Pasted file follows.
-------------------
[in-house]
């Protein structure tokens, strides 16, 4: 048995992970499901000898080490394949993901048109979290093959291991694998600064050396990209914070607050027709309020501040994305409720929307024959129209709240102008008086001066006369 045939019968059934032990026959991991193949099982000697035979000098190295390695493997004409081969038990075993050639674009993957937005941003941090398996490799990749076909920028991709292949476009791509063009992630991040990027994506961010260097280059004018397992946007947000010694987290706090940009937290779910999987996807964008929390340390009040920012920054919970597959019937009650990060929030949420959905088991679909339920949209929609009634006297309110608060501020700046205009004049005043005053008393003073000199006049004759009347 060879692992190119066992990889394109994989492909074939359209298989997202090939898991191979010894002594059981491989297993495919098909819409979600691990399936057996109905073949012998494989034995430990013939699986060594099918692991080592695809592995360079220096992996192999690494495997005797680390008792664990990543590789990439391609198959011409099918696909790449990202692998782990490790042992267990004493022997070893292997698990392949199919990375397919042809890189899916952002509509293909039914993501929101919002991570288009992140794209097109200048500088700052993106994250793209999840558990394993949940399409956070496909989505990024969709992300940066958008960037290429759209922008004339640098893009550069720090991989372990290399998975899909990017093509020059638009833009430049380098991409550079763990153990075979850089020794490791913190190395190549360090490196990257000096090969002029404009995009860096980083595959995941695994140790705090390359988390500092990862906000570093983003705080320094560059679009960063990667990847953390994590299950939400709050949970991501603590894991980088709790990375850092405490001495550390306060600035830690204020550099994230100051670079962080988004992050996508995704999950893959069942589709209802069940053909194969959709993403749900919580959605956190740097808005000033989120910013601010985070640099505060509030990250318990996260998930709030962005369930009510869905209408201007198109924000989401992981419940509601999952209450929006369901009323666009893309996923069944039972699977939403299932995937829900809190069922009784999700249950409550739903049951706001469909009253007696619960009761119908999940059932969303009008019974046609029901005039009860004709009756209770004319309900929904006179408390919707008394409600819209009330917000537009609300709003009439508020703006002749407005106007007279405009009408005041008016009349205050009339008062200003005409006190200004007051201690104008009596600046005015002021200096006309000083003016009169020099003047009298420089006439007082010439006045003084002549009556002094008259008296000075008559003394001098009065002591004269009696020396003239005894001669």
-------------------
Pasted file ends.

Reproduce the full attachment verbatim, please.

[in-house]
């Protein structure tokens, strides 16, 4: 048995992970499901000898080490394949993901048109979290093959291991694998600064050396990209914070607050027709309020501040994305409720929307024959129209709240102008008086001066006369 045939019968059934032990026959991991193949099982000697035979000098190295390695493997004409081969038990075993050639674009993957937005941003941090398996490799990749076909920028991709292949476009791509063009992630991040990027994506961010260097280059004018397992946007947000010694987290706090940009937290779910999987996807964008929390340390009040920012920054919970597959019937009650990060929030949420959905088991679909339920949209929609009634006297309110608060501020700046205009004049005043005053008393003073000199006049004759009347 060879692992190119066992990889394109994989492909074939359209298989997202090939898991191979010894002594059981491989297993495919098909819409979600691990399936057996109905073949012998494989034995430990013939699986060594099918692991080592695809592995360079220096992996192999690494495997005797680390008792664990990543590789990439391609198959011409099918696909790449990202692998782990490790042992267990004493022997070893292997698990392949199919990375397919042809890189899916952002509509293909039914993501929101919002991570288009992140794209097109200048500088700052993106994250793209999840558990394993949940399409956070496909989505990024969709992300940066958008960037290429759209922008004339640098893009550069720090991989372990290399998975899909990017093509020059638009833009430049380098991409550079763990153990075979850089020794490791913190190395190549360090490196990257000096090969002029404009995009860096980083595959995941695994140790705090390359988390500092990862906000570093983003705080320094560059679009960063990667990847953390994590299950939400709050949970991501603590894991980088709790990375850092405490001495550390306060600035830690204020550099994230100051670079962080988004992050996508995704999950893959069942589709209802069940053909194969959709993403749900919580959605956190740097808005000033989120910013601010985070640099505060509030990250318990996260998930709030962005369930009510869905209408201007198109924000989401992981419940509601999952209450929006369901009323666009893309996923069944039972699977939403299932995937829900809190069922009784999700249950409550739903049951706001469909009253007696619960009761119908999940059932969303009008019974046609029901005039009860004709009756209770004319309900929904006179408390919707008394409600819209009330917000537009609300709003009439508020703006002749407005106007007279405009009408005041008016009349205050009339008062200003005409006190200004007051201690104008009596600046005015002021200096006309000083003016009169020099003047009298420089006439007082010439006045003084002549009556002094008259008296000075008559003394001098009065002591004269009696020396003239005894001669």